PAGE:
Read the full article here: www.thewesterlysun.com
Providence Fire Stations Connect People To Addiction Treatment
Providence Safe Stations is available for those who are struggling with substance use disorders. Available 24 hours a day, seven days a week, you can visit any of Providence’s 12 fire stations, speak with the trained staff on duty, and immediately get connected to treatment support and services.
More info at: www.pvdsafestations.com
To understand why America’s opioid epidemic keeps getting worse, just look at this map
If we don’t provide even the bare minimum in evidence-based treatment, this crisis will keep getting worse. America’s opioid epidemic keeps getting worse, with the latest data showing that drug overdose deaths in the US climbed by roughly 21 percent between 2015 and 2016 — from a record high of more than 52,000 to a new record of nearly 64,000. About two-thirds of those overdoses were linked to opioids.
To understand how this crisis keeps growing, take a look at an insightful map by amfAR, an advocacy group dedicated to the fight against HIV/AIDS. The map shows three things: the availability of facilities that treat drug addiction, the facilities that provide at least one medication for opioid addiction (marked as MAT, or medication-assisted treatment, on the map), and the facilities that provide all three kinds of medications for opioid addiction.
A Seven-Step Plan for Ending the Opioid Crisis
More treatment. Stronger oversight. And above all, bolder leadership. The opioid epidemic is now a full-blown national crisis, yet the federal government continues to dawdle. President Donald Trump declared opioid addiction a public health emergency, and he talks a tough game. But he has not taken forceful action. If he will not lead, Congress must -- and now, before the crisis grows even worse.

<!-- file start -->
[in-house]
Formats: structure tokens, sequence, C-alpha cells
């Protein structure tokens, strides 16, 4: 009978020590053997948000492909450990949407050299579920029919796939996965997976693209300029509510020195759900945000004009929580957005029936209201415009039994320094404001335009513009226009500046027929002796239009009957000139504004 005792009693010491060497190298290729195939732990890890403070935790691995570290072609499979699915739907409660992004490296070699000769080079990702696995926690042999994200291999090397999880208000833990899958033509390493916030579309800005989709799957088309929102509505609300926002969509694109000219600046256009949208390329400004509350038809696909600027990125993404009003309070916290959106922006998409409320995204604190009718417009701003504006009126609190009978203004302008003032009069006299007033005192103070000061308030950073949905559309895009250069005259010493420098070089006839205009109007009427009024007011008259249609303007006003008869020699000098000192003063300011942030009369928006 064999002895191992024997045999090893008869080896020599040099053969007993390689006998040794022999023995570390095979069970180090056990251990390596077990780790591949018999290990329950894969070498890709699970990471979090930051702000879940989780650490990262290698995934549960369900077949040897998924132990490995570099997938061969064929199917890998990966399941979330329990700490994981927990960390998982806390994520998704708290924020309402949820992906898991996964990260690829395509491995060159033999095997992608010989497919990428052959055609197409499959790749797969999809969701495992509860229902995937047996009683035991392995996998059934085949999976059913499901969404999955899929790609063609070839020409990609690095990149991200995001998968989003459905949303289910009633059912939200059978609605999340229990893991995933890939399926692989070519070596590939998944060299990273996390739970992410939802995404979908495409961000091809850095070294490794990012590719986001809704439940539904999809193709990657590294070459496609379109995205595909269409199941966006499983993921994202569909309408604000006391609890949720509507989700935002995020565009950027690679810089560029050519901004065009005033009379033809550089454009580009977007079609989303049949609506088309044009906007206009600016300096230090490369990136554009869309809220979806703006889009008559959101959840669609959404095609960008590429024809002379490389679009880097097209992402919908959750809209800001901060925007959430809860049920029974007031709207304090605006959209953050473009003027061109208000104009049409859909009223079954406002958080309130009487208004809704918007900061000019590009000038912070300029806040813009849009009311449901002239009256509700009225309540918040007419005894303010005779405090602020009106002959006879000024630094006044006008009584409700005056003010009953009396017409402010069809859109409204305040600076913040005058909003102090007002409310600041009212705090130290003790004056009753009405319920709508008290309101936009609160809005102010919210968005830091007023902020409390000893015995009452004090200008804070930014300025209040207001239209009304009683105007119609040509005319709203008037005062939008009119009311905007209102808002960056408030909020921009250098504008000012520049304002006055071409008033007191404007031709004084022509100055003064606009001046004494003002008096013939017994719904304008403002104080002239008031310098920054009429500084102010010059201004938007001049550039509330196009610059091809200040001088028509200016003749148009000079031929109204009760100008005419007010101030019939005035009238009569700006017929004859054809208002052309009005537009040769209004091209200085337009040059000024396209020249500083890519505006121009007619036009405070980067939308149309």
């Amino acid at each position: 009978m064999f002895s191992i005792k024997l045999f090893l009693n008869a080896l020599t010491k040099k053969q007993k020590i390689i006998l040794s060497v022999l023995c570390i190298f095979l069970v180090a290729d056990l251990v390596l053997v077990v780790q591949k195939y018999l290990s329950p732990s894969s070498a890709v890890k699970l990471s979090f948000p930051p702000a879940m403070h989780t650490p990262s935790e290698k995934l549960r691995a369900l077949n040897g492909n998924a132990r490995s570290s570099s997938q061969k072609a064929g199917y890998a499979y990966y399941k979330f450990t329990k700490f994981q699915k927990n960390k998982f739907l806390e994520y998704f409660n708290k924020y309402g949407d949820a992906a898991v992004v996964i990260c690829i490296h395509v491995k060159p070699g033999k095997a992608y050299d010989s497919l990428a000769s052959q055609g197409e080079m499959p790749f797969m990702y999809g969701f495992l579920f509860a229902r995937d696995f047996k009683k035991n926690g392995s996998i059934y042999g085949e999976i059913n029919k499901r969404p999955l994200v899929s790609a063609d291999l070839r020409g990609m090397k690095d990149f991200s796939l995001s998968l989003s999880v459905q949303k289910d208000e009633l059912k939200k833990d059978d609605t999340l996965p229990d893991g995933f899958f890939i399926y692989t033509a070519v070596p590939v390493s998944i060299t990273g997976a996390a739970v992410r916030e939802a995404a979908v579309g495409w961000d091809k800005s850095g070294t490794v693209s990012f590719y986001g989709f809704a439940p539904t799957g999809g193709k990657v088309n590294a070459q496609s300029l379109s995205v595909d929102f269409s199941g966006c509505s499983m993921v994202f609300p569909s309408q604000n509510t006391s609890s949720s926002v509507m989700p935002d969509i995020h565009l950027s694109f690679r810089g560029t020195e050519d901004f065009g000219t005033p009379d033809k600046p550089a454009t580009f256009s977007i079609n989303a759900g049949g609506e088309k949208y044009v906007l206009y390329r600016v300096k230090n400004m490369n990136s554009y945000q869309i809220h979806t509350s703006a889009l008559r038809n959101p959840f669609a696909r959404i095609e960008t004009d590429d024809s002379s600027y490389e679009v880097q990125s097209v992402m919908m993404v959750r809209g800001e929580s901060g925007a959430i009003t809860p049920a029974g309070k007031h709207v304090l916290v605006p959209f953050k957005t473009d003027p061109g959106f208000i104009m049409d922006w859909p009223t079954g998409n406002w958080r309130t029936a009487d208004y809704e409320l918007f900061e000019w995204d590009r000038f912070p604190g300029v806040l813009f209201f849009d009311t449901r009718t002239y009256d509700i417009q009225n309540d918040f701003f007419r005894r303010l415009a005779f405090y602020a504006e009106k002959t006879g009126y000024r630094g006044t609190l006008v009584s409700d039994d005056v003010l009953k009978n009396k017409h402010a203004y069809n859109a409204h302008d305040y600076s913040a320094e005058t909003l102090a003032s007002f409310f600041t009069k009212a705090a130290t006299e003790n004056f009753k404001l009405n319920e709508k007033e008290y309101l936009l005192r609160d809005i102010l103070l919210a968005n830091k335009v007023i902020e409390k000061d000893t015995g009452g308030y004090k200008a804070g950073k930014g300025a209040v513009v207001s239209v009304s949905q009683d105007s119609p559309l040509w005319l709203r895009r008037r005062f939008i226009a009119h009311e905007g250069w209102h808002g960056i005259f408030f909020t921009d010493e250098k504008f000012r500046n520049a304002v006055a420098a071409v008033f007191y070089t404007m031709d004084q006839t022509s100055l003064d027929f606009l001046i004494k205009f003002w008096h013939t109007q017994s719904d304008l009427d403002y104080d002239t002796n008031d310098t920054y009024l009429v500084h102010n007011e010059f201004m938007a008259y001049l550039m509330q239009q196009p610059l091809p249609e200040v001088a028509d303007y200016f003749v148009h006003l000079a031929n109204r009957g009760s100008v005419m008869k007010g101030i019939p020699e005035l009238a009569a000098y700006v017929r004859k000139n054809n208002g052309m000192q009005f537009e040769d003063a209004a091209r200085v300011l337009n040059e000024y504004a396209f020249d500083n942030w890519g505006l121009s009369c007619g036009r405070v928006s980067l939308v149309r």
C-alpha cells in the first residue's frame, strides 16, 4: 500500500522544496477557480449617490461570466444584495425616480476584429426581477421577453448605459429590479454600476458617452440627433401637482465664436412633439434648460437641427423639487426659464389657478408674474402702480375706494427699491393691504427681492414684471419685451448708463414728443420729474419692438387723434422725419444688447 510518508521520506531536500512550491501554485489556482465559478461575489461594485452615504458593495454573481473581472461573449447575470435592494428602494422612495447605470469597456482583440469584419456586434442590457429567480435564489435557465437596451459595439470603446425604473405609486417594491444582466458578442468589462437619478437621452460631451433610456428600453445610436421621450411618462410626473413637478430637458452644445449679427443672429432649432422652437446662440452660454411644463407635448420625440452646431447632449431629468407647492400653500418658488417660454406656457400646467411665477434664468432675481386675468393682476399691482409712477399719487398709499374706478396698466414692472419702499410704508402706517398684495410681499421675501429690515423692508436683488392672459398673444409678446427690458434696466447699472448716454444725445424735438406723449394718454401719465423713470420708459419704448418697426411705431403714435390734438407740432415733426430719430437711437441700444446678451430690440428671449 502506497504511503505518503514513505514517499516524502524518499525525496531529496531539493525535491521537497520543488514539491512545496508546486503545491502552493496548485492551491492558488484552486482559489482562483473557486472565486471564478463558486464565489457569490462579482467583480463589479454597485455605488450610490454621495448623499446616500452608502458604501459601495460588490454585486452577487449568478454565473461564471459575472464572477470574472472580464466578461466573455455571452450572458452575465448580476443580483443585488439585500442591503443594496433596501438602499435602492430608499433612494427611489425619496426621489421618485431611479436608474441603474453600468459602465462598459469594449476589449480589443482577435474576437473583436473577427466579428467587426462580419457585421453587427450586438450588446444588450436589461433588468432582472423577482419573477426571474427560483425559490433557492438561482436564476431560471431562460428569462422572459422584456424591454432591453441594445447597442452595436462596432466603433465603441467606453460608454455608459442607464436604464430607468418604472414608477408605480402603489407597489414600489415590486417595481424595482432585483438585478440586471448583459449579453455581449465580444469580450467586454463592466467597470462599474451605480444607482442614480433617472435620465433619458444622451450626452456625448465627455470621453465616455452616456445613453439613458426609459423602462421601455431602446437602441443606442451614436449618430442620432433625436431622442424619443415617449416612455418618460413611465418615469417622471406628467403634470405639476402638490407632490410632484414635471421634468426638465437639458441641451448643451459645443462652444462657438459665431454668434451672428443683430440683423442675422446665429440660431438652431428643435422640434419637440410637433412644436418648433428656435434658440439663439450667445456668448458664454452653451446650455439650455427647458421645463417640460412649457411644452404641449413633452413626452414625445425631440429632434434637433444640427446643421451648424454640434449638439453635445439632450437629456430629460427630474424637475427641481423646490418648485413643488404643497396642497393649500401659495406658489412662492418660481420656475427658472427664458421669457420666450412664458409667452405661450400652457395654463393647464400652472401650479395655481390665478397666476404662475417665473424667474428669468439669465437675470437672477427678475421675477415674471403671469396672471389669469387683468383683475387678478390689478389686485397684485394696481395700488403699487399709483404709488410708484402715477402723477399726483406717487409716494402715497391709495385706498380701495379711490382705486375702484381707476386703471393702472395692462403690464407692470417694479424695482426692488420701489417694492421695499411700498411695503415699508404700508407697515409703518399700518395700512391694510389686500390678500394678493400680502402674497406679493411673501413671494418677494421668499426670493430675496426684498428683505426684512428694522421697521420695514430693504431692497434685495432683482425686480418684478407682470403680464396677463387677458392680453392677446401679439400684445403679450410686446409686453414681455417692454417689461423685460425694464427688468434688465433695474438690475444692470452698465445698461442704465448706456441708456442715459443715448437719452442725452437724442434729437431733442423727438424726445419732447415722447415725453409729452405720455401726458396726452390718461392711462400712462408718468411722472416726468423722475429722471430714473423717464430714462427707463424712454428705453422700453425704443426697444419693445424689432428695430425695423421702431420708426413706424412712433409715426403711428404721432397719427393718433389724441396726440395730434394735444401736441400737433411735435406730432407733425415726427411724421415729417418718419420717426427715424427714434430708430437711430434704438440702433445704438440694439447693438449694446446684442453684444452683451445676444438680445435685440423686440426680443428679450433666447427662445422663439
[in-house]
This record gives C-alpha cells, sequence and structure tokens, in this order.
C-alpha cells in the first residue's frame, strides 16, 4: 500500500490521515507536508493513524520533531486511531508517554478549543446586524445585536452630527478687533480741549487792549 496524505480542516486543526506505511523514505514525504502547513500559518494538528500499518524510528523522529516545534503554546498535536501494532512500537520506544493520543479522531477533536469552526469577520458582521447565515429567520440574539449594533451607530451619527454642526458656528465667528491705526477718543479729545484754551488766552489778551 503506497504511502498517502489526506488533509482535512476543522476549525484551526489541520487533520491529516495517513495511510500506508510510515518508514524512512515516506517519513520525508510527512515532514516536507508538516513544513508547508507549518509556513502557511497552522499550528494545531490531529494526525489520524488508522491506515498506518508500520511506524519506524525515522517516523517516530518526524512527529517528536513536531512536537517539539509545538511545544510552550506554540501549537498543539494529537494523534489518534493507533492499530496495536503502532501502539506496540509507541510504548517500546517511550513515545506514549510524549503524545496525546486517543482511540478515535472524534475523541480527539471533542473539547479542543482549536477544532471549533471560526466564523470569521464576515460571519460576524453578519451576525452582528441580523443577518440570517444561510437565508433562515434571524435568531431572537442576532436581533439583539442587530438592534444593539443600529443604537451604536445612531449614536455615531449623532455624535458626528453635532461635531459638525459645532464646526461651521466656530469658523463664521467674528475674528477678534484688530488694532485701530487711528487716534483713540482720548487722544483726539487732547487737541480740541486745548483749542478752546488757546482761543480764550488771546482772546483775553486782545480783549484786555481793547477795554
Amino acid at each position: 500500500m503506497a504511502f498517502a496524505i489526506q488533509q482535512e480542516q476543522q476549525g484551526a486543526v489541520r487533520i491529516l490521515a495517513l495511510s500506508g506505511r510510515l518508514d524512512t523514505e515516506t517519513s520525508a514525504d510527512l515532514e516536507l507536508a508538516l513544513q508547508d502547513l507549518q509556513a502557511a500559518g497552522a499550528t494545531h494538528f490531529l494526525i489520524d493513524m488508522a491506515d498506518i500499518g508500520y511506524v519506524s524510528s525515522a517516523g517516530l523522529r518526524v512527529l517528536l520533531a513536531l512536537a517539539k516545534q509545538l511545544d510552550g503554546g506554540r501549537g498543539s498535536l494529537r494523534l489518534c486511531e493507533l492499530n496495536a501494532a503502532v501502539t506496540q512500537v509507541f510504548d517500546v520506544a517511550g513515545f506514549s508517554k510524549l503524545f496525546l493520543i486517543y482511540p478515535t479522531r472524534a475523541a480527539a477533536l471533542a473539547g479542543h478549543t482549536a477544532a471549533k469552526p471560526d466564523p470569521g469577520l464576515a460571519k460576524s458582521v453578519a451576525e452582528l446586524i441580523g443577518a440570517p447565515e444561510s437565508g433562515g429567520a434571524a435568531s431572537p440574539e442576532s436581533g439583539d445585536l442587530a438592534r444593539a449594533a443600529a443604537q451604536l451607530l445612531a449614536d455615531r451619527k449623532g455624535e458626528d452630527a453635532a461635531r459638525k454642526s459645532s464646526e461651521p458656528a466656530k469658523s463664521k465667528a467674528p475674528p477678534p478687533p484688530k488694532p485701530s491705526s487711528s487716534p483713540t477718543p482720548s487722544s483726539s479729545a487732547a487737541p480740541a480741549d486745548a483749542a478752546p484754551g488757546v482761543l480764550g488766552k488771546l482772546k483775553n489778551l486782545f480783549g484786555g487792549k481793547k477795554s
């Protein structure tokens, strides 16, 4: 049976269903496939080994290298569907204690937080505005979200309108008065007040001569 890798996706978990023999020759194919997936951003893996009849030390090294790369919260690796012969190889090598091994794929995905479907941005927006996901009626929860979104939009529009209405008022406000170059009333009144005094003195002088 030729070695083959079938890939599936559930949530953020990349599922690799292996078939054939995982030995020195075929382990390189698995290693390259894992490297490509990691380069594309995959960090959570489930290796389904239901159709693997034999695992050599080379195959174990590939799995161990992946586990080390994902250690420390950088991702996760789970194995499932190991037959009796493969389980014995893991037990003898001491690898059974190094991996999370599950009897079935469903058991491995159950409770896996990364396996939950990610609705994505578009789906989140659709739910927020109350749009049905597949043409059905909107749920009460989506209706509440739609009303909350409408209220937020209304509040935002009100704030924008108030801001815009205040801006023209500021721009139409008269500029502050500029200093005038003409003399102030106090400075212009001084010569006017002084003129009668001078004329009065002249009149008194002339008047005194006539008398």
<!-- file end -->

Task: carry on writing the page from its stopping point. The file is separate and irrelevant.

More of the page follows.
Opioid overdose deaths rose 28 percent in 2016, to 42,000 men, women and children. Some 2.6 million more Americans are addicted to opioids, and communities in every region of the country are suffering from the resulting trauma. Largely as a result, life expectancy declined in 2016 for a second straight year -- something that has not happened since the early 1960s.
Reuters Investigates: Helpless and Hooked...
Newborns die after being sent home with mothers struggling to kick drug addictions.
Part 1: In America, a baby is born dependent on opioids every 19 minutes. But doctors aren’t alerting social services to thousands of these infants, many of whom come to harm in families shattered by narcotics.
LEHIGHTON, Pennsylvania – Brayden Cummings turned 6 weeks old the morning his mother suffocated him.
High on methamphetamine, Xanax and the methadone prescribed to help her kick a heroin habit, 20-year-old Tory Schlier told police that she was “fuzzy” about what happened to her baby boy.
Police weren’t. In an affidavit, the officer who went to Schlier’s house on October 17, 2014, said the mother had fallen asleep on Brayden, “causing him to asphyxiate.”
Like more than 130,000 other children born in the United States in the last decade, Brayden entered the world hooked on drugs – a dependency inherited from a mother battling addiction.